The memory device 900 includes an address register 902 that receives row, column, and bank addresses over an address bus ADDR, with a memory controller (not shown) typically supplying the addresses. The address register 902 receives a row address and a bank address that are applied to a row address multiplexer 904 and bank control logic circuit 906, respectively. The row address multiplexer 904 applies either the row address received from the address register 902 or a refresh row address from a refresh counter 908 to a plurality of row address latch and decoders 910A-D. The bank control logic 906 activates the row address latch and decoder 910A-D corresponding to either the bank address received from the address register 902 or a refresh bank address from the refresh counter 908, and the activated row address latch and decoder latches and decodes the received row address. In response to the decoded row address, the activated row address latch and decoder 910A-D applies various signals to a corresponding memory bank 912A-D to thereby activate a row of memory cells corresponding to the decoded row address. Each memory bank 912A-D includes a memory-cell array having a plurality of memory cells arranged in rows and columns, and the data stored in the memory cells in the activated row is stored in sense amplifiers in the corresponding memory bank. The row address multiplexer 904 applies the refresh row address from the refresh counter 908 to the decoders 910A-D and the bank control logic circuit 906 uses the refresh bank address from the refresh counter when the memory device 900 operates in an auto-refresh or self-refresh mode of operation in response to an auto- or self-refresh command being applied to the memory device 900, as will be appreciated by those skilled in the art.

A column address is applied on the ADDR bus after the row and bank addresses, and the address register 902 applies the column address to a column address counter and latch 914 which, in turn, latches the column address and applies the latched column address to a plurality of column decoders 916A-D. The bank control logic 906 activates the column decoder 916A-D corresponding to the received bank address, and the activated column decoder decodes the applied column address. Depending on the operating mode of the memory device 900, the column address counter and latch 914 either directly applies the latched column address to the decoders 916A-D, or applies a sequence of column addresses to the decoders starting at the column address provided by the address register 902. In response to the column address from the counter and latch 914, the activated column decoder 916A-D applies decode and control signals to an I/O gating and data masking circuit 918 which, in turn, accesses memory cells corresponding to the decoded column address in the activated row of memory cells in the memory bank 912A-D being accessed.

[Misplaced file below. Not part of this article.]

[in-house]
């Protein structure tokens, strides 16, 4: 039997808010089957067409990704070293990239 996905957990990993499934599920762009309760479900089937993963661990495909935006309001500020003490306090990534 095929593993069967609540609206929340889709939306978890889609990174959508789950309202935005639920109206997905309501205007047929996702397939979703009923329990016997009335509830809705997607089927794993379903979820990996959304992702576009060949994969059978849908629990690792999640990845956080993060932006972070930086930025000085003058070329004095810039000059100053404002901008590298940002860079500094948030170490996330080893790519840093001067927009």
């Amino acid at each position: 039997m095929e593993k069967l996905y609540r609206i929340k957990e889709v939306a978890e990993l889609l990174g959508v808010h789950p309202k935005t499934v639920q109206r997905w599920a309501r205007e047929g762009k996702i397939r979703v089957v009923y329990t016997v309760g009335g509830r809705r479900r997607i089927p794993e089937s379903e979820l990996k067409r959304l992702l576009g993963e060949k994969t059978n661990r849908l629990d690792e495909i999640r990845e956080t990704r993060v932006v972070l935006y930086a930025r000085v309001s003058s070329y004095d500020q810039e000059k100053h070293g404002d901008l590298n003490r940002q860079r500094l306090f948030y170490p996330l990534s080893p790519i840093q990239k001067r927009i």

During data read operations, data being read from the addressed memory cells is coupled through the I/O gating and data masking circuit 918 to a read latch 920. The I/O gating and data masking circuit 918 supplies N bits of data to the read latch 920, which then applies two N/2 bit words to a multiplexer 922. In the embodiment of FIG. 3, the circuit 918 provides 64 bits to the read latch 920 which, in turn, provides two 32 bits words to the multiplexer 922. The data driver 901 sequentially receives the N/2 bit words from the multiplexer 922, and also receives a data strobe signal DQS from a strobe signal generator 926 and the delayed clock signal CLKDEL/MDCLK from the delay-locked loop 300/500. The DQS signal is used by an external circuit such as a memory controller (not shown) in latching data from the memory device 900 during read operations. In response to the delayed clock signal CLKDEL/MDCLK the data driver 901 sequentially outputs the received N/2 bits words as a corresponding data word DQ, each data word being output in synchronism with a rising or falling edge of a CLK signal that is applied to clock the memory device 900. The data driver 901 also outputs the data strobe signal DQS having rising and falling edges in synchronism with rising and falling edges of the CLK signal, respectively. Each data word DQ and the data strobe signal DQS collectively define the data bus DATA. As will be appreciated by those skilled in the art, the CLKDEL/MDCLK signal from the delay-locked loop 400/500 is a delayed version of the CLK signal, and the delay-locked loop adjusts the delay of the CLKDEL/MDCLK signal relative to the CLK signal to ensure that the DQS signal and the DQ words are placed on the DATA bus in synchronism with the CLK signal during both full-drive and reduced-drive modes of operation of the data drivers 901, as previously described. The DATA bus also includes masking signals DM0-M, which will be described in more detail below with reference to data write operations.